After Prisoner of Azkaban though, we see there is no further drop-off: sales remain stable for books #4 and #5 and #6 and #7. By book three, readers were invested in how the series would play out.
(For anyone objecting that Order of the Phoenix, the fifth book in the series, which B&N declared would be their largest seller didn’t sell as many copies as books #1 or #2, that is correct… but there’s nothing to say that it wasn’t B&N’s biggest seller. Furthermore, it’s worth remembering book #5 sold much faster than books #1 or #2 – in fact, the last four books in the series set records as the fastest-selling books in history).
In other words, Rowling’s publisher – and booksellers – knew they were on to a sure thing.
Addicted to reading… or to Potter?
While the series has been credited with engaging children with literature, acting as a “gateway” to “more serious” books, Dempster et al (2016) found that opportunities to learn from the books were less related to a winning combination of challenging yet exciting prose, and more related to individual families’ general discussions of words and meaning.
Indeed, 95% of young readers who had read the Harry Potter series described the books as “easy” or “okay” to read, not something they challenged themselves to read beyond their current level of literacy because they were so engaging. When asked whether he agreed with how the media portrayed the Potter books as a ‘miracle’ for children’s literacy, one boy responded “No, I think it’s… majorly exaggerated, it’s overrated”.
Although some children said the thickness of the books in particular had helped them to feel more confident in going on to read other books, the majority of British children who have read Harry Potter were already broad readers before they encountered the series.
It’s hard not to wonder how many other children’s books might have found their way to family bookshelves were the market not so saturated with one series.
How many of the hundreds of millions of copies of Harry Potter books sold were purchased by people who already had one or more editions of that book, and wanted to update the cover?
And how many times have fans read Harry Potter books, when they could have read something else instead?
On YouTube, Quora, GoodReads, and Reddit, you’ll find fans describing Harry Potters as ‘comfort books’, reporting they’ve read the entire series 3, 7, 8, 9, or even 90 times.
There are quizzes purporting to be able to guess how many times you’ve read the series (and accurately guessed ‘once’ for me).
Many adult fans say they read the series at least twice a year.
There are seven core Harry Potter books, not counting the additional nine accompanying ‘Hogwarts Library’ and ‘Pottermore Presents’ and screenplay books.
Reading just those core seven books twice means 14 books in a year – two more than the average reader does.
Make no mistake – although they’re children’s books, reading the series twice (or more) a year is no small feat – some of the volumes are quite thick. In fact, by one estimate, it takes more than 60 hours to read the entire Harry Potter series – or around twice as long as it would to read War and Peace.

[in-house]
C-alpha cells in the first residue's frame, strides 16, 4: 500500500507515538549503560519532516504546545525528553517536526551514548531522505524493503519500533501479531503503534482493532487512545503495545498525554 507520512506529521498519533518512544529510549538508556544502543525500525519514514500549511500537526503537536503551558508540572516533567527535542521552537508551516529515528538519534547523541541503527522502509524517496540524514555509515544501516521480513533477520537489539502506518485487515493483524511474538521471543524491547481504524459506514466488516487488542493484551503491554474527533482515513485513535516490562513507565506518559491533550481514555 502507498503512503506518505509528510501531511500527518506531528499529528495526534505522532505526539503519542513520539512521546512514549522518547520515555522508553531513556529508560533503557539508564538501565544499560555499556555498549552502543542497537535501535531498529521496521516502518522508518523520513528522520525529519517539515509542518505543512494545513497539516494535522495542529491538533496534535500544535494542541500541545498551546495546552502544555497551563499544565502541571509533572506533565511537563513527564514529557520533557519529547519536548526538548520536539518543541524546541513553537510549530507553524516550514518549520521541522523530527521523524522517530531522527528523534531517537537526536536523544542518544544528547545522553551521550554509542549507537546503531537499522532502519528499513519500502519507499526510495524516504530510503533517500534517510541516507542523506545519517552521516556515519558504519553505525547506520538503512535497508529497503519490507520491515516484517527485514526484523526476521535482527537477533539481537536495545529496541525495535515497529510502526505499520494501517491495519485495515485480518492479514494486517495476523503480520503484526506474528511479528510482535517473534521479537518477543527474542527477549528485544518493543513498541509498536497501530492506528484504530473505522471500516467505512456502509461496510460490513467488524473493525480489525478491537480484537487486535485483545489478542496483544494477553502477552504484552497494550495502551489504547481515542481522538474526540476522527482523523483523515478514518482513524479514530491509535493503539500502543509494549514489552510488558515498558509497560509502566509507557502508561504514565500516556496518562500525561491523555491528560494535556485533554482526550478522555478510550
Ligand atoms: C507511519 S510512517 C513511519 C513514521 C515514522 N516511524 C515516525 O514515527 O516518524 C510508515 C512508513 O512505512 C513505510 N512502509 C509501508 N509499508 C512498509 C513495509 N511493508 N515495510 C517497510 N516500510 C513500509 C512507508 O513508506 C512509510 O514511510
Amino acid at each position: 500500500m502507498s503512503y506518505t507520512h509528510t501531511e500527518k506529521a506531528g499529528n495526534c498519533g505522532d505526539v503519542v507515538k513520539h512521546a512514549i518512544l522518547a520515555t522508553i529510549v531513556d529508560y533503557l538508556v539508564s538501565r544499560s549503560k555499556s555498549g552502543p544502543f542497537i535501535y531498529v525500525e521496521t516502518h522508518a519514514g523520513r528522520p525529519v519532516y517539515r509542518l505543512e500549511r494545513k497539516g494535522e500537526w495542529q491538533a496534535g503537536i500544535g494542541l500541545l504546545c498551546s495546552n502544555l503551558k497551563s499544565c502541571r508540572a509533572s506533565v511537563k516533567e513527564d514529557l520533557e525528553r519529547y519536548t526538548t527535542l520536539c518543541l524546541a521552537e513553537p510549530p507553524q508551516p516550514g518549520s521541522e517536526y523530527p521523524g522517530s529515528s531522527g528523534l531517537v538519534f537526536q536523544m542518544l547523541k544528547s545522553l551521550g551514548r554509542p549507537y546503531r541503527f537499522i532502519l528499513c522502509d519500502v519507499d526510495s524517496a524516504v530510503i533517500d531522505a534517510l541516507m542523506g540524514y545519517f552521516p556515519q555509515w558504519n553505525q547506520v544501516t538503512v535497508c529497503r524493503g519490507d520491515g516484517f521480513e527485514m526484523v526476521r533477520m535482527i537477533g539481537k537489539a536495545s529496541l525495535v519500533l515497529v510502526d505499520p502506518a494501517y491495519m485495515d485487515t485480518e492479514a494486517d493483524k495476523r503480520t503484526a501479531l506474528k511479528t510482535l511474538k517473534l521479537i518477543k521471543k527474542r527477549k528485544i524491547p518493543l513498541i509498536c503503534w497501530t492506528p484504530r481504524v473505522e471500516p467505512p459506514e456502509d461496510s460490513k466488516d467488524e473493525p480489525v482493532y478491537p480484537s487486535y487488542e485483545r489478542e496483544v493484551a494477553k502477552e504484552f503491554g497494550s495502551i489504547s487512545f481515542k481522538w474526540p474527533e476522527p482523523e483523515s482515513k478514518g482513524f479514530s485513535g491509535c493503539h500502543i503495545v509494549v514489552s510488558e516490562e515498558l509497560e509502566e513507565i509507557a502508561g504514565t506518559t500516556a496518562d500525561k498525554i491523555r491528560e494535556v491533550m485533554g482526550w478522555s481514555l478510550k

In other words, Potter might not be the gateway to ‘harder books’ some hoped it might be – in much the same way pot hasn’t turned out to be the gateway to harder drugs as some feared.
Potter heads may simply remain Potter heads, reading an above average number of books a year – but perhaps far fewer new books than those who only read four.
The books we read matter.
The books we read to children especially matter. And as Ali and Lebdušková argue, although Rowling’s works demonstrate sensitivity to inequalities and social justice, her books present a rather conservative worldview to readers, especially where wealth and poverty are concerned.
We are led to prefer the poor to the rich in many stories – including Cinderella. However, as the authors point out, making the rich into evildoers and the poor into heroes may be seen to subtly reinforce the status quo. The poor in Harry Potter are more appealing, warmer, and more pleasant to be with. Consider the contrast between Harry’s experiences with the Dursleys vs the Weasleys. There is very little incentive to ‘better’ oneself financially if wealth brings evil – and no incentive at all to advocate for income equality and the redistribution of wealth.
Of course, I am not arguing against books which highlight the abuses of power committed by wealthy people. And I am certainly not arguing for books which pretend that a lack of financial assets is somehow the individual fault of the poor. I myself have written two books which arguably fit this trope – and indeed, perhaps all satire does.
The issues, rather, lie in:
- Presenting such stereotypes as an unchangable status quo, against which revolting is pointless or even immoral, and
- Over-exposure to a single set of ideas.
Burning books isn’t the only way to promote disinterest in books with challenging ideas.
Saturating the market with one highly commercial offering, and constantly releasing new films and merchandise – including foul-tasting beans – so that it remains fresh in readers minds, and they read the same narrow set of books set in the same world written by the same author is absolutely another.